Shag Point/Matakaea Reserve is a great spot for wildlife viewing and is part of a geologically curios and intriguing coastline. New Zealand fur seals can normally be seen in good numbers on the rock selves around Shag Point. There are two short seal-viewing walks where visitors can watch the seals

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Takiroa Rock Art

Follow in the footsteps of our Maori forefathers who navigated the length of the Waitaki River and sheltered under limestone cliffs by visiting an ancient Takiroa Maori Rock Art site.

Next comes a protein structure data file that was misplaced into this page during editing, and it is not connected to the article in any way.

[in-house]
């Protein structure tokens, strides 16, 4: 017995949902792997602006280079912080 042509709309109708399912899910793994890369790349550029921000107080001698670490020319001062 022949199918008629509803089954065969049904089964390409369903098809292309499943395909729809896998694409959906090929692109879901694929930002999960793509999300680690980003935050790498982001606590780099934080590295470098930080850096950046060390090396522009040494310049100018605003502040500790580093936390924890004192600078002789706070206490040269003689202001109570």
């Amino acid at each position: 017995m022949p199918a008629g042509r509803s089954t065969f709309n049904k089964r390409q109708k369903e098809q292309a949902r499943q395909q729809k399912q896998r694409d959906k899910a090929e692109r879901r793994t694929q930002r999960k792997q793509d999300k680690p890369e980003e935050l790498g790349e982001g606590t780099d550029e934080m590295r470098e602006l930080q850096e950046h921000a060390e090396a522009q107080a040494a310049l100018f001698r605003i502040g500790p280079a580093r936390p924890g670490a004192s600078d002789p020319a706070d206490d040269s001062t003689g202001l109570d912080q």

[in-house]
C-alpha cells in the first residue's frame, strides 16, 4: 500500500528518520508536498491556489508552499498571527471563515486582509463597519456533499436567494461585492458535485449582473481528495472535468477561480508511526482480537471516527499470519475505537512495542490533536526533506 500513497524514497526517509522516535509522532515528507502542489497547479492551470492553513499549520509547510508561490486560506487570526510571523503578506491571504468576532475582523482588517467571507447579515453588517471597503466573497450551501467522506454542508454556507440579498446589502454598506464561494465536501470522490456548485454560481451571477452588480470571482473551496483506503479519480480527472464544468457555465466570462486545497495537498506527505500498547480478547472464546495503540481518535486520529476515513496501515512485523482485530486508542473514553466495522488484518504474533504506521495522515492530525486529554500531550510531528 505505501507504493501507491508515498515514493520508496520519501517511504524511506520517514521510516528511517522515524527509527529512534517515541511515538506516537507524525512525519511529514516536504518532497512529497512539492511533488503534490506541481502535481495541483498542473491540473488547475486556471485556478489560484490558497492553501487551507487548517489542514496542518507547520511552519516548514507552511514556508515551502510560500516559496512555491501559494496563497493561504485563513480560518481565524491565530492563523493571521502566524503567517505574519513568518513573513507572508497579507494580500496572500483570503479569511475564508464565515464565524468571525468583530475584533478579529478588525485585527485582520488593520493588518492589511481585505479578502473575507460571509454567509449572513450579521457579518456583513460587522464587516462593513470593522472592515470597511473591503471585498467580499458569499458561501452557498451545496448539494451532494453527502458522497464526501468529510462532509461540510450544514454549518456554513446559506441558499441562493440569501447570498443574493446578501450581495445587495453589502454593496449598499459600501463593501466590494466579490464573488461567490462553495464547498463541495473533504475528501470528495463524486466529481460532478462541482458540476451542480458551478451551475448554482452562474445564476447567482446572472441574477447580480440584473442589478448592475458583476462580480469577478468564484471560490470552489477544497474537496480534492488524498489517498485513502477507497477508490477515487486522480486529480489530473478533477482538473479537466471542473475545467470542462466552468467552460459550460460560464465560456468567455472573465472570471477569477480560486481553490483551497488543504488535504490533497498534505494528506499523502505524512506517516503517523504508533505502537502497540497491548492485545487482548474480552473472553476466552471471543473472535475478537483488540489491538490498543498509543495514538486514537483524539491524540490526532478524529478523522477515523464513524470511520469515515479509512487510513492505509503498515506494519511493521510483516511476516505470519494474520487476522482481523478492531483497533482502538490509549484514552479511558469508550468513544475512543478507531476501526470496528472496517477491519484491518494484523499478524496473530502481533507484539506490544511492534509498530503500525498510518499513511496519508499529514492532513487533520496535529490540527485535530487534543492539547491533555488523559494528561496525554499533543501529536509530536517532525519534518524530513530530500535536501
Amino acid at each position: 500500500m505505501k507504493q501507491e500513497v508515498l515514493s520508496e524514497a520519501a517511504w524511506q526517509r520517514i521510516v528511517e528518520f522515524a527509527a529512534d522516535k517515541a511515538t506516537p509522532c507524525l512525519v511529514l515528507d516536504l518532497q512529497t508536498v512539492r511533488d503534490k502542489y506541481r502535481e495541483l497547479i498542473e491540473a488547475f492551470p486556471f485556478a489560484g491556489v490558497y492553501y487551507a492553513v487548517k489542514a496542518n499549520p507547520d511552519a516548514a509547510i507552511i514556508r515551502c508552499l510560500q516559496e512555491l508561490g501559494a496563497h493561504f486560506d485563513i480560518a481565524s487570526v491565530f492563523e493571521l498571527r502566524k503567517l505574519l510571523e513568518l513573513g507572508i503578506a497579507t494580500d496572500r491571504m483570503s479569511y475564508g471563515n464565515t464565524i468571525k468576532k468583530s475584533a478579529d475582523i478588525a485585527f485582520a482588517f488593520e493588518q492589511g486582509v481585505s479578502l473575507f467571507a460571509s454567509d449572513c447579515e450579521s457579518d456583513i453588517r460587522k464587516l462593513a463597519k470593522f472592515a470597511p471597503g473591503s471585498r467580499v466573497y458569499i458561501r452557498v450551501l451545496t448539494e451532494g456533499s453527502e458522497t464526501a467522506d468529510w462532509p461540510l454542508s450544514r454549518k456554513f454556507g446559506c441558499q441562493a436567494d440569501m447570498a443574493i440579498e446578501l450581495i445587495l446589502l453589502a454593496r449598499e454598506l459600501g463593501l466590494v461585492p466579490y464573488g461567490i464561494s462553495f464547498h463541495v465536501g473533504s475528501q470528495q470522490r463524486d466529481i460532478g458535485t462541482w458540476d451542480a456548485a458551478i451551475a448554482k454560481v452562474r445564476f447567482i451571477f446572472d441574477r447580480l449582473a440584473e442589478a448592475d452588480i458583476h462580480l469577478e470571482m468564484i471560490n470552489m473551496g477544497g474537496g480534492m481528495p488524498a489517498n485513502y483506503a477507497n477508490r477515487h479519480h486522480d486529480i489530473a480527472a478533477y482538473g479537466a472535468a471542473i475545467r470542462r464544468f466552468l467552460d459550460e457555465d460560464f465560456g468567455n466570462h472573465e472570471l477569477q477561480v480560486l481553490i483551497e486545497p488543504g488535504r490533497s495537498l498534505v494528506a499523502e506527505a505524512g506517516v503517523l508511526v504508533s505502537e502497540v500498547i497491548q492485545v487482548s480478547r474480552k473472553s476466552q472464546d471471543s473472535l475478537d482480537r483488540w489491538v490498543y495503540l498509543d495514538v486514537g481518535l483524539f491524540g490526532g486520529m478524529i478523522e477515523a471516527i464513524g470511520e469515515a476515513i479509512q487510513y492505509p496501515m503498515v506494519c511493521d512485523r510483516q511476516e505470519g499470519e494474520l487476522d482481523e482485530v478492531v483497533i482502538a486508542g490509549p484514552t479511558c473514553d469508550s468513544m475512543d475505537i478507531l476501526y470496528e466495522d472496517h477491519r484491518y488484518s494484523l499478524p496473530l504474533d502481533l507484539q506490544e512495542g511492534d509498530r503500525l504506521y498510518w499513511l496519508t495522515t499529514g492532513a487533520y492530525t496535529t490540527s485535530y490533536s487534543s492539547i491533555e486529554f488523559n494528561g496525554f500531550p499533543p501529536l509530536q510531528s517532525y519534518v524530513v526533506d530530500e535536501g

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Trotters Gorge

As well as offering camping, the DOC-managed Trotters Gorge is a beautiful reserve with fantastic walking tracks to caves, through pockets of native forest, streams and more. There are 3 walks to choose from.

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Vanished World Centre

The Centre has interpretive displays including unique world-class fossils – whales, dolphins, penguins, sharks and many shellfish while the trail introduces some key geological localities in North Otago.

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Vanished World Trail

Explore the hidden depths of time throughout North Otago, with a glimpse into lands and seas long before our time.

This self-guided Trail spans coastal localities from Moeraki to Oamaru and extends inland through the Waitaki Valley.